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git apologia [was: git pull fails with merge conflicts. ...]

From: Stephen J. Turnbull
Subject: git apologia [was: git pull fails with merge conflicts. ...]
Date: Sun, 16 Nov 2014 01:25:30 +0900

Eli Zaretskii writes:

 > I think we have different notions of "semantics", see below.
 > >                 commit ~ cons (object), tree ~ array of tree-or-blob,
 > > blob ~ atom, ref ~ list-valued symbol, branch = ref where the commit
 > > command has push (cl-macro) semantics, tag = ref where the commit
 > > command has cons (primitive function) semantics.  Everything else
 > > follows from list-traversing semantics, rather than the array
 > > reference semantics that svn and bzr provide with refnos.  Only merges
 > > ("cons with multiple parents") fail to follow the pattern, but I've
 > > never heard anyone complain that merges are particularly hard to
 > > understand.[1]
 > > 
 > > What's so hard about list semantics for an Emacs developer?
 > First, your list of primitive objects is already an obstacle: it's too
 > long,

It's *all* of the ones that matter.  You can ignore the internal
structure of trees.  And only "ref" is primitive, "tag" and "branch"
are derived from "ref".

But most important, as an Emacs developer, you understand how conses
work, and how to manipulate a Lisp list using car and cdr and push.
So you don't need to study "git semantics" *at all*, because you
already have a wealth of experience with them, once you grasp the
(very accurate) analogy.

 > As a user of a VCS, I care about commits, branches, and merges, and
 > my notion of a "tree" is just what I see in the file system.  I
 > don't want to know about anything else,

 > Second, too many things in Git are different, or are done differently,
 > or have different effect from their namesakes in other VCSes
 > (a.k.a. "have different semantics".

"<program> <command> has different semantics" is not what I understand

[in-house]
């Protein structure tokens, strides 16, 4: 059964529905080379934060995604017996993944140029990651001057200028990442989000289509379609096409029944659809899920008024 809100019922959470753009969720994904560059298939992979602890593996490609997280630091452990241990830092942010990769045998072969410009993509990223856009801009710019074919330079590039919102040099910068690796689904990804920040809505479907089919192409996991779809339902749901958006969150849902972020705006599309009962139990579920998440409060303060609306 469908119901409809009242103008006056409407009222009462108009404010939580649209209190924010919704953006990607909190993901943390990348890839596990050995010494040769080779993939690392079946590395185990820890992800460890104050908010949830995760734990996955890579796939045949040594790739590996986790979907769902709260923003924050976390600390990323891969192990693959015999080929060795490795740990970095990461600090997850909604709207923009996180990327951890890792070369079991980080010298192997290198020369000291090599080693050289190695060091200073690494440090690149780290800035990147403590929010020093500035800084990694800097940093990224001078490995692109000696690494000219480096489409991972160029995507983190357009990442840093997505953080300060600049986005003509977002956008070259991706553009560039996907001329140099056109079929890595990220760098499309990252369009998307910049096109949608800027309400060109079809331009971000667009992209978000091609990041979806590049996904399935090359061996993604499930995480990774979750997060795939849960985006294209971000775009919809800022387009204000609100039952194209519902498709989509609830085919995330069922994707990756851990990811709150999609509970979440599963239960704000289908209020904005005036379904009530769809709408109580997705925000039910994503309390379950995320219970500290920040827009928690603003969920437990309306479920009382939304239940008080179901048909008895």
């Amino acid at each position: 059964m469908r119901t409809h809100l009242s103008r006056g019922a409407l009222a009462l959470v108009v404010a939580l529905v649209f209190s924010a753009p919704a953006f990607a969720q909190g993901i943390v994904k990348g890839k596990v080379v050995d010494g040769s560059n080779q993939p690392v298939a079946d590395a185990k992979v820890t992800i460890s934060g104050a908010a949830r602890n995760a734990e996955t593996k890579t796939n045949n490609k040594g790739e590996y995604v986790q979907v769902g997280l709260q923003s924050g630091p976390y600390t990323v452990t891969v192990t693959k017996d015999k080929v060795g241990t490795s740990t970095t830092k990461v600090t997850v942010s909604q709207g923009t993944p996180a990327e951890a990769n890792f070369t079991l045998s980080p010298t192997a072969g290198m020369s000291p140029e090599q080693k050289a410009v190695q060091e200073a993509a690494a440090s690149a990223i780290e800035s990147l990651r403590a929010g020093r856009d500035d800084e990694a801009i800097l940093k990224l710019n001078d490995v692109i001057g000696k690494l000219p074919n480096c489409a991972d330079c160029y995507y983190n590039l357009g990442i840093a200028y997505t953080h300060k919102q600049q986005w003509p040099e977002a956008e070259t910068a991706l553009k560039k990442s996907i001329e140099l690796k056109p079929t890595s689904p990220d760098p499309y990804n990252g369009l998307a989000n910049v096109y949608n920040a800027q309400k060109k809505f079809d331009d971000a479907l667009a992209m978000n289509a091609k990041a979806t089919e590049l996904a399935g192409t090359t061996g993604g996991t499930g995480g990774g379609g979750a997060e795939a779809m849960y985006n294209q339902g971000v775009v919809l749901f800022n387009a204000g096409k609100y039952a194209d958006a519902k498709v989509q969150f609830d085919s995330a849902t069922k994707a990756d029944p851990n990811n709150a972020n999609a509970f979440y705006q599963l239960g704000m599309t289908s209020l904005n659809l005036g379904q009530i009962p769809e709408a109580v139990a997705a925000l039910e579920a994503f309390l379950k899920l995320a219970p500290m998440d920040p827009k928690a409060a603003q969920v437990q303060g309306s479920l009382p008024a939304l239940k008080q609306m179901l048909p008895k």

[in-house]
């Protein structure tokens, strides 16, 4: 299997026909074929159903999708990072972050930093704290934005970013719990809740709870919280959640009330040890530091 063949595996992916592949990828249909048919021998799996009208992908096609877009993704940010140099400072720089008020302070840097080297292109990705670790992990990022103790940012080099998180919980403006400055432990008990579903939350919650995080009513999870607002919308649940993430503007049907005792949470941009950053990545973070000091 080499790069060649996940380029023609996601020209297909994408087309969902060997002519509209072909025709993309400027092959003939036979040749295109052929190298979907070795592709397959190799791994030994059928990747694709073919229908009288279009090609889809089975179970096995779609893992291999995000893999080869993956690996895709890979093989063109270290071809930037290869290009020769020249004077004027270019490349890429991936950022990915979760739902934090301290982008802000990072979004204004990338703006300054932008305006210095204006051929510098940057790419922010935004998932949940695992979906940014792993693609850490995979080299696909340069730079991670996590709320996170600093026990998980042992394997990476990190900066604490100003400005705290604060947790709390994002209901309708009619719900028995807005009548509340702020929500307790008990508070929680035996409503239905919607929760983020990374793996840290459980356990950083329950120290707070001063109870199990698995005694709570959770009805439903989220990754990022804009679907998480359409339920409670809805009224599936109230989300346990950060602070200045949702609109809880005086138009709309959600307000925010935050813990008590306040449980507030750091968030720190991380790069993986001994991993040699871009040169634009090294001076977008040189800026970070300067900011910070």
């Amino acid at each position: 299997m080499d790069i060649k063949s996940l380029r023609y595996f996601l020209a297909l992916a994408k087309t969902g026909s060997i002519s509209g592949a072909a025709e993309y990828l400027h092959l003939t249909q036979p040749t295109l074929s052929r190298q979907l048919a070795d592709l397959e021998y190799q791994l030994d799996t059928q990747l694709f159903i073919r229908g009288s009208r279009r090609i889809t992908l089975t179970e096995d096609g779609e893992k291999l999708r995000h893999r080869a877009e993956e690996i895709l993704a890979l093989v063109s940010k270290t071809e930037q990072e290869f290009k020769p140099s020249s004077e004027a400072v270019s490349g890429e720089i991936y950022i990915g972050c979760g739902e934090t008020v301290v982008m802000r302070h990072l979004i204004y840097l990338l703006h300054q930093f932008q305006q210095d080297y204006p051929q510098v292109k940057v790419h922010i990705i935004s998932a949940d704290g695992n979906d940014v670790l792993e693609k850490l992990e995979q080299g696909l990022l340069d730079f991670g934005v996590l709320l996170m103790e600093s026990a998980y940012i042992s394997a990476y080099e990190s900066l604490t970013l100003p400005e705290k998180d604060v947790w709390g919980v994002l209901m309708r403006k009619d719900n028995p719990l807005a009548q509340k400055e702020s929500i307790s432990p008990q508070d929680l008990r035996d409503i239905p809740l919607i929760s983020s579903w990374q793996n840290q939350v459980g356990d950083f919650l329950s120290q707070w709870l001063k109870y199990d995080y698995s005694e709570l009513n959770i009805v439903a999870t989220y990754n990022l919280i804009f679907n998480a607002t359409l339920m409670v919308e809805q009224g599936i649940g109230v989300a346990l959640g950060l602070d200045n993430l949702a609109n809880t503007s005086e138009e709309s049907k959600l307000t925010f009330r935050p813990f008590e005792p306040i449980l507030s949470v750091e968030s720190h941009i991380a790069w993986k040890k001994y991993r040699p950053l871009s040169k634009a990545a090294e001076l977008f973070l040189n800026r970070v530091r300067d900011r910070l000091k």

when someone says "I don't understand <program>'s semantics."

But OK, yes, that's an issue users would (justifiably) rather not deal
with.  If that's all you meant by "don't understand git semantics",
you have my sympathy, but I think the majority of Emacs developers are
going to be very pleased by the efficiency and power of git, and even
you may find after a few months that vc and/or magit have improved to
the point where you don't have to deal with git CLI at all any more.

A few random comments:

 > The result is that I'm not even sure I figured out the "@address@hidden"
 > spec correctly (did I?).

You did.

 > The other result is that to see the diffs of the last commit, it is
 > much easier to use "git show" than the more obvious "git diff".

"git diff <commit>" has historical, and useful, semantics.  IMHO,
"git show <commit>" is a surprisingly elegant UI for what it does,
considering that this is git. :-)

Sure, they *could* have implemented "git diff -c" as hg and bzr do,
but I like "git show" better.  YMMV.

 > > Granted, submodules *are* hard; it's not just that tree is
 > > generalized to array of tree-or-blob-or-commit, but that commits
 > > also change semantics when used in submodules.  But we're not
 > > talking about submodules in Emacs yet.
 > I think we are, in the ELPA related discussions.  But maybe I'm
 > confused about that, too.

Ah, you're not confused.  There's been hot air vaporing about.  But I
don't think anybody who matters (= Stefan) is serious about it yet.

And rightly so.  The semantics of submodules are very subtle.  We use
hg subrepos in the XEmacs package repository, and it's a continuing
source of issues.  It's quite manageable, but mostly because we're a
very tight[1] community, and have a single package release manager
responsible for curating them.  I would expect much more trouble, at
least initially, in ELPA, because of the number and variety of package
maintainers, and individual maintainers in ELPA are responsible for
some things that Norbert takes care of for all XEmacs packages.

[1]  Read "small", but don't tell anyone I said that. :-)

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